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`Drought'; `emissions'; `milk solids'; `sustainability';
`veganism'; `animal welfare'; `livelihoods'... these were
among the words that rang out across all the farms that
welcomed international journalists during the week-long
event. The visits took place during July. Like Ireland, The
Netherlands was also experiencing a drought, and farmers
were anxious for the rains to come. Luckily for the Dutch,
however, they are far better situated where fodder is
concerned. The Netherlands benefi ts from its low-lying
land, much of which has been reclaimed and remains
extremely fertile. Good weather conditions the previous
year also meant that fodder is not a challenge which
Dutch farmers have had to contend with this summer,
although they were very sympathetic to the Irish cause.
The new quota
Much like their Irish dairy counterparts, Dutch dairy
farmers eagerly welcomed the removal of dairy quotas
across Europe in 2015 and embraced expansion. The rate
at which the industry expanded far exceeded expectations
achieving a 20 per cent increase in output over two years,
rather than the fi ve originally envisioned. Within three
or four months of quotas being lifted, discussions were
already underway about how to manage the increase in
production and growth in cattle numbers. A signifi cant
consequence of this expansion was an increase in the
production of phosphates which is a signifi cant issue
for the Dutch as The Netherlands has an excess of
phosphate. To combat the production of phosphates,
the Dutch government introduced 'phosphate-sealing'
system, whereby each farmer is allocated phosphate
rights for each cow, based on his stocking numbers on
July 2, 2015 the date when this system was agreed. The
restrictions were offi cially introduced in January 2018
and now Dutch dairy farmers are operating under what
they consider to be 'a new quota'. Phosphate rights
can be purchased by farmers wishing to keep larger
herds, but with rights costing in the region of 8,000
to 10,000 per cow, it can be prohibitive for many and
farmers are, instead, choosing to reduce herd numbers.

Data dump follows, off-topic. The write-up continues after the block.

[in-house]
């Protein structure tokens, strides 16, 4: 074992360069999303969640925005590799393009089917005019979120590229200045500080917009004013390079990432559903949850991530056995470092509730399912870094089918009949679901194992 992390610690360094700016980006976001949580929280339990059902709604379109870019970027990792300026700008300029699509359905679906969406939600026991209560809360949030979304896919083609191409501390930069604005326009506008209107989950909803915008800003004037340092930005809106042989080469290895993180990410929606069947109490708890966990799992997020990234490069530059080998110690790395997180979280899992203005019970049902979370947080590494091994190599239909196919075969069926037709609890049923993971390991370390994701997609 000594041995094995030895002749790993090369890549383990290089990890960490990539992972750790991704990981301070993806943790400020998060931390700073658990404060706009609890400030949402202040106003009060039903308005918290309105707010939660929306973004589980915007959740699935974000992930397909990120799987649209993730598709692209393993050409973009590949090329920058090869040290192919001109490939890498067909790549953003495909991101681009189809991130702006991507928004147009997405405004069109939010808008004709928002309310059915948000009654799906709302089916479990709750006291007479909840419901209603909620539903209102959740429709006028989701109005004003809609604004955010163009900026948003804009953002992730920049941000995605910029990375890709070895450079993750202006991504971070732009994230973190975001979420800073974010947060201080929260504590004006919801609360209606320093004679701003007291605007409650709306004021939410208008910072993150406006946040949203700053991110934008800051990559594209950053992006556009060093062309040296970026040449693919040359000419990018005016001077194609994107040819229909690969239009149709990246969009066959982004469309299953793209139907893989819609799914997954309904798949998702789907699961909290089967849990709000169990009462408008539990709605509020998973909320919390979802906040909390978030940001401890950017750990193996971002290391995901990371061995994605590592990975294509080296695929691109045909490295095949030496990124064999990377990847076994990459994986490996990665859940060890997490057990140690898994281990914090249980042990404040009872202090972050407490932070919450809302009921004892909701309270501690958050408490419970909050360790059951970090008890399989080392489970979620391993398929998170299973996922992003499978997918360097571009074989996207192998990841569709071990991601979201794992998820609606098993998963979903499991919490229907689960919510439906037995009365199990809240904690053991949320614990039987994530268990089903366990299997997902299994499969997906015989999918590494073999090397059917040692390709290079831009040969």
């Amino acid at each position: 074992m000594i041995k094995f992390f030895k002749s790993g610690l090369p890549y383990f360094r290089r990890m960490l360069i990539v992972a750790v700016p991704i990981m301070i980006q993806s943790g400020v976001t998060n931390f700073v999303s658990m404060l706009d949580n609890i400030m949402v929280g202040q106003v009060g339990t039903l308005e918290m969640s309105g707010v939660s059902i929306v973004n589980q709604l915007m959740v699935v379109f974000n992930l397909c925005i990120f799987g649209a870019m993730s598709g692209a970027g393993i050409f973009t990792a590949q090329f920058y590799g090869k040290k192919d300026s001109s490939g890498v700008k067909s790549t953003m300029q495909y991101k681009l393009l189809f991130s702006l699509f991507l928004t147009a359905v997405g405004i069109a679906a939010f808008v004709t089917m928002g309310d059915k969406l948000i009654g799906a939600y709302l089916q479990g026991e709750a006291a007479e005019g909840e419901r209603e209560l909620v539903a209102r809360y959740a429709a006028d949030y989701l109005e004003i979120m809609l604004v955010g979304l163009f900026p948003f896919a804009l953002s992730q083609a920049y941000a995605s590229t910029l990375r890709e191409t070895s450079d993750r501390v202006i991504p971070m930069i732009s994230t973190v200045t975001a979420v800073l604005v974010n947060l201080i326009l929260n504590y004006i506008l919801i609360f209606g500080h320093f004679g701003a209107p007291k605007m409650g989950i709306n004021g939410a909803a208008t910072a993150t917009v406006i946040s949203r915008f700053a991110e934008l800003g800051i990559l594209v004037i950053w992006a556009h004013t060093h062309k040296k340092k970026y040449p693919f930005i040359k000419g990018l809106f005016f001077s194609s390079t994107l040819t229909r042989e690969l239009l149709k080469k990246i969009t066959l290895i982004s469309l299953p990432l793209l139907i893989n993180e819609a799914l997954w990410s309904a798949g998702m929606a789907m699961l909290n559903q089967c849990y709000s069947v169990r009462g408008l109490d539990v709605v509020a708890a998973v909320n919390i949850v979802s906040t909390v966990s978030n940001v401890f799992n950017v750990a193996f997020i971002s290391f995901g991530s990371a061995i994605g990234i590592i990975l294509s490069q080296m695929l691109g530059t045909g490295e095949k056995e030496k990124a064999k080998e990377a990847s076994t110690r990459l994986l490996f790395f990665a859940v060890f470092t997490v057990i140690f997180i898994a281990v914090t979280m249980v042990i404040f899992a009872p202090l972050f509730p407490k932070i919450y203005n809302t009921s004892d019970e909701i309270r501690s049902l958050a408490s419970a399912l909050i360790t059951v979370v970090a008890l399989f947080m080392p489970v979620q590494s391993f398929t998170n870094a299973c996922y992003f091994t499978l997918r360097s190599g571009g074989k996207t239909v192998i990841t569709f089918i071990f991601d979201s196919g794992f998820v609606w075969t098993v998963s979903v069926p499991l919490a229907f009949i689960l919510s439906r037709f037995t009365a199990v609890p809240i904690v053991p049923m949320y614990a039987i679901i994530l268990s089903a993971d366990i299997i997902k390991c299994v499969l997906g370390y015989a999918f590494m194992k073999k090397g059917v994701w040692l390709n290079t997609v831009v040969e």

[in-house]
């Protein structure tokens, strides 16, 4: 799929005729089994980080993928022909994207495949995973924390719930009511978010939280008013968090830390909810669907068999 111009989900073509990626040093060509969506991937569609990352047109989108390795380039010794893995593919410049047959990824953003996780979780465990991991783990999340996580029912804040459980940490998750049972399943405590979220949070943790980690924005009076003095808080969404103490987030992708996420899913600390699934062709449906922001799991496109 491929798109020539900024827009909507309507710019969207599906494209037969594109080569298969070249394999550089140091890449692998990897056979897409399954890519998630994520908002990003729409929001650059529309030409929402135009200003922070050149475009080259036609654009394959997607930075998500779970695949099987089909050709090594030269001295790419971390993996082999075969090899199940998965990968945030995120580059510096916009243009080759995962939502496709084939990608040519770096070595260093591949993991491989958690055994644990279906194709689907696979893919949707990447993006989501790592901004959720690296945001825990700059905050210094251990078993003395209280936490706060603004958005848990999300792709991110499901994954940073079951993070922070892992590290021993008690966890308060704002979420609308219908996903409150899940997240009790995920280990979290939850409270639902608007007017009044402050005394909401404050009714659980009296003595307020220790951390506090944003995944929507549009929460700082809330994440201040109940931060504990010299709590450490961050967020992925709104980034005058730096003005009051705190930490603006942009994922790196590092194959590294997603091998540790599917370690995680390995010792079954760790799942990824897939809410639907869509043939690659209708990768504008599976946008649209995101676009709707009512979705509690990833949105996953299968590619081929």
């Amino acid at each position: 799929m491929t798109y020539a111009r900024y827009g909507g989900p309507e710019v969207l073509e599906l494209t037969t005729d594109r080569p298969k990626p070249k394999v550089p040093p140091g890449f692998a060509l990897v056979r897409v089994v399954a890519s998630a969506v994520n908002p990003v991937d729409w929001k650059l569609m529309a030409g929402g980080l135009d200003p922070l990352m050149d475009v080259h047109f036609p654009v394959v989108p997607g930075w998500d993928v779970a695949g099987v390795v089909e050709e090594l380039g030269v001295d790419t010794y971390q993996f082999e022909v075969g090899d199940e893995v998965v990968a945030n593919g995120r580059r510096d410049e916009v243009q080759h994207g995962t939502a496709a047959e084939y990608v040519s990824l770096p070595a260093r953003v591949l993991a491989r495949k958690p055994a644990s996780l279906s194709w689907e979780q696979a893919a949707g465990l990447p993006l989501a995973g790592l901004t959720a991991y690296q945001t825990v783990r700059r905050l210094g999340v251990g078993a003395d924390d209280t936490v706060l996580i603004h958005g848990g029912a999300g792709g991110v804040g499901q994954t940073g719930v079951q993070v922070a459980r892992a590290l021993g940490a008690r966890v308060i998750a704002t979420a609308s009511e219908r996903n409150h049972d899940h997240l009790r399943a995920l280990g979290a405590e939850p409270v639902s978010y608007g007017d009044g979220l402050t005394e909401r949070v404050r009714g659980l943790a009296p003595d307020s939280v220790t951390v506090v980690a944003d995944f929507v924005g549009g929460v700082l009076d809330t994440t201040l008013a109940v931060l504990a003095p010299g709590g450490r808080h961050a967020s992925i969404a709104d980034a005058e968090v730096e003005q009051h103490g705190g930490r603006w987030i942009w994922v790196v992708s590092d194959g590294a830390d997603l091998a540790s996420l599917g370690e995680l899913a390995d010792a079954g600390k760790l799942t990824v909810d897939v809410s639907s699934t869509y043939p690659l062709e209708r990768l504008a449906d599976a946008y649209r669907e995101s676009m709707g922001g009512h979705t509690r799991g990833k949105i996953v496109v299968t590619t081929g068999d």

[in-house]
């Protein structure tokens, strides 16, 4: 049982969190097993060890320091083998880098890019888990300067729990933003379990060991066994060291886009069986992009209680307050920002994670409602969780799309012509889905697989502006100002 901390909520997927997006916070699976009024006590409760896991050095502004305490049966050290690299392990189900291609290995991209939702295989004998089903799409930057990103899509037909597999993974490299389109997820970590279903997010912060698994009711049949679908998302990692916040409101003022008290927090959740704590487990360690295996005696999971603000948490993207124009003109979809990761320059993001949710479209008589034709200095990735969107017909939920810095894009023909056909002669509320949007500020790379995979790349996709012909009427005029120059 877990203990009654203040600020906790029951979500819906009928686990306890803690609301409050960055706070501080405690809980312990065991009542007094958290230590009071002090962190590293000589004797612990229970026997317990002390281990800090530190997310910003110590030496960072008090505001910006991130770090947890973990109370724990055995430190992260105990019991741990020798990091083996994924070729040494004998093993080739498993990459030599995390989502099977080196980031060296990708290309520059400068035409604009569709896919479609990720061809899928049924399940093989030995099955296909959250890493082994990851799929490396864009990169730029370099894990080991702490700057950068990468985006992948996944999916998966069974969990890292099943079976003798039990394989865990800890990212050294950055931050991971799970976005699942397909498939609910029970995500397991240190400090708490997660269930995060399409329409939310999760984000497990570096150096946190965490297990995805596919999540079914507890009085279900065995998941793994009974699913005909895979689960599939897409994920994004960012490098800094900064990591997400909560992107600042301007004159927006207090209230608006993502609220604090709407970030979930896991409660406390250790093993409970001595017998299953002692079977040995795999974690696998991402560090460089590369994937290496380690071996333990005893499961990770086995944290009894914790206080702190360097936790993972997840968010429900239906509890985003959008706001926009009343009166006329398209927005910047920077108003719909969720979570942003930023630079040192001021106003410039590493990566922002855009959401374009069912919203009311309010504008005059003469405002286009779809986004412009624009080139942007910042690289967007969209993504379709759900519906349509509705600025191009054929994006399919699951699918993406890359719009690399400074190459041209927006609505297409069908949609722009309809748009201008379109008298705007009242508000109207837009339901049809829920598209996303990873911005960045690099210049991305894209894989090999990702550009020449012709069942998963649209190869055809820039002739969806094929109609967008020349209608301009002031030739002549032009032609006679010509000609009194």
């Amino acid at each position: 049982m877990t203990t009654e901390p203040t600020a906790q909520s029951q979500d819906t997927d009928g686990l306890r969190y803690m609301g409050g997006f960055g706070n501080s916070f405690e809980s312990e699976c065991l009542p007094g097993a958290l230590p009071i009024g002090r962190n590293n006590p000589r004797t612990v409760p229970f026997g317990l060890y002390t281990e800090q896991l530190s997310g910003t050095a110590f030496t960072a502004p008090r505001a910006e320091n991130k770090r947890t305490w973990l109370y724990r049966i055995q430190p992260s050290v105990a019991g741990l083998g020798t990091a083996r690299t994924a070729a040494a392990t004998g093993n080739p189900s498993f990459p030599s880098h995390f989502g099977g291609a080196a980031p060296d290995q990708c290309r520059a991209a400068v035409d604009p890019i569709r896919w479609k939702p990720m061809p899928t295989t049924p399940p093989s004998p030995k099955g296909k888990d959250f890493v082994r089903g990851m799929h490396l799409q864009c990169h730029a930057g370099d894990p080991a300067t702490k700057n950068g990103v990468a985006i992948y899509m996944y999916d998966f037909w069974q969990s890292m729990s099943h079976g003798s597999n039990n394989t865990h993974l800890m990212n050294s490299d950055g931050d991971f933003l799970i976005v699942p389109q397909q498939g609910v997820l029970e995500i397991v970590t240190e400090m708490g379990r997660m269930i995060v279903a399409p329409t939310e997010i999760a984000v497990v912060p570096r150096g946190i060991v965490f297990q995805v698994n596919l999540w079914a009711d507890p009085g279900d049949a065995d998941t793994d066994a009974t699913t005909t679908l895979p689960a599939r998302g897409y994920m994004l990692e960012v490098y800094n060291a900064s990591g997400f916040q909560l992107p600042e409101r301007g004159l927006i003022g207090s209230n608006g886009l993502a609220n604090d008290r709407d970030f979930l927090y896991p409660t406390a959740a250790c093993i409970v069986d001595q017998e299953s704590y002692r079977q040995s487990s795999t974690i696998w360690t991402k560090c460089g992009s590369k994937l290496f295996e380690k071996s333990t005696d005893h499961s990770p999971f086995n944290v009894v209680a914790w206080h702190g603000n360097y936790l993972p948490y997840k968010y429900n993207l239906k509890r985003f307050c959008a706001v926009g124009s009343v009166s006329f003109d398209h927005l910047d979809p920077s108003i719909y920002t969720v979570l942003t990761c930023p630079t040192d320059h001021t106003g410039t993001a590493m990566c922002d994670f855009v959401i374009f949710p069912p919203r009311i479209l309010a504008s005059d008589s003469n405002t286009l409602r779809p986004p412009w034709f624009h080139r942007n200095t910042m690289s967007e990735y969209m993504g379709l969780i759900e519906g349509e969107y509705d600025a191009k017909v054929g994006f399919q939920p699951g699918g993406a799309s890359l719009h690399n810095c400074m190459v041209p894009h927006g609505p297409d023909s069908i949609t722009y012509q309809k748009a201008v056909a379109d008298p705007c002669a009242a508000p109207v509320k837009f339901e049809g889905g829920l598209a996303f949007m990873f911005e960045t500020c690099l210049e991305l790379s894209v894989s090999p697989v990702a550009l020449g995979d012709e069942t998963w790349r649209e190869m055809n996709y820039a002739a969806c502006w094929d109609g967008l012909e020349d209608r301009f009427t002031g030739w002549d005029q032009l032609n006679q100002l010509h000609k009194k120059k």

Curbing growth
On the den Boer family farm in the south of the country,
Toon den Boer is currently farming 150 cows. Toon
took over the family farm from his father in 1995, when
they were milking 80 cows. He grew it to 140-150 cows,
pre-quota, with 150 young stock also on site. As the new
phosphate rules require rights for every animal on the
farm, Toon was forced to reduce herd numbers, getting
rid of all his young stock. Toon's ambition is to expand the
herd to 200. He explained that this will have to happen
slowly, and he intends to purchase phosphate rights to
allow that expansion over time.
According to Dirk Roelants, sales manager Dairy, Alltech
Netherlands, an estimated 800 to 1,000 Dutch farmers
are expected to leave the industry this year because of
the new phosphate restrictions. He said farmers had
invested in facilities to handle increased herd sizes and
production, but they had not budgeted for the additional
cost of phosphate rights. "It has meant the cost price
has gone way up and they cannot compete with other
dairy farmers." As these farmers leave the industry, Dirk
says their phosphate rights will be transferred to other
farms, enabling them to expand but maintaining national
production levels.
Future focus
Toon said he has his eyes fi rmly fi xed on the future, with
his teenage son, Ron den Boer, eager to follow in his
footsteps. Therefore, Toon has continued to invest in the
farm, building a new barn to accommodate 200 cows and
investing in two robotic milking machines. Toons cows
are indoors full time, feeding on corn silage, grass silage,
compound feeds and pellets from the robot. Calving is
Speaking the
same language
Oonagh O'Mahony recently spent a week in the The
Netherlands as part of the Alltech/International Federation of
Agricultural Journalists' (IFAJ) Young Leaders programme and
the IFAJ congress. The trip included several visits to Dutch
farms. Here, Oonagh reports on the Dutch dairy industry,
which has a lot in common with its Irish equivalent
Toon den Boer and
his son Ron.
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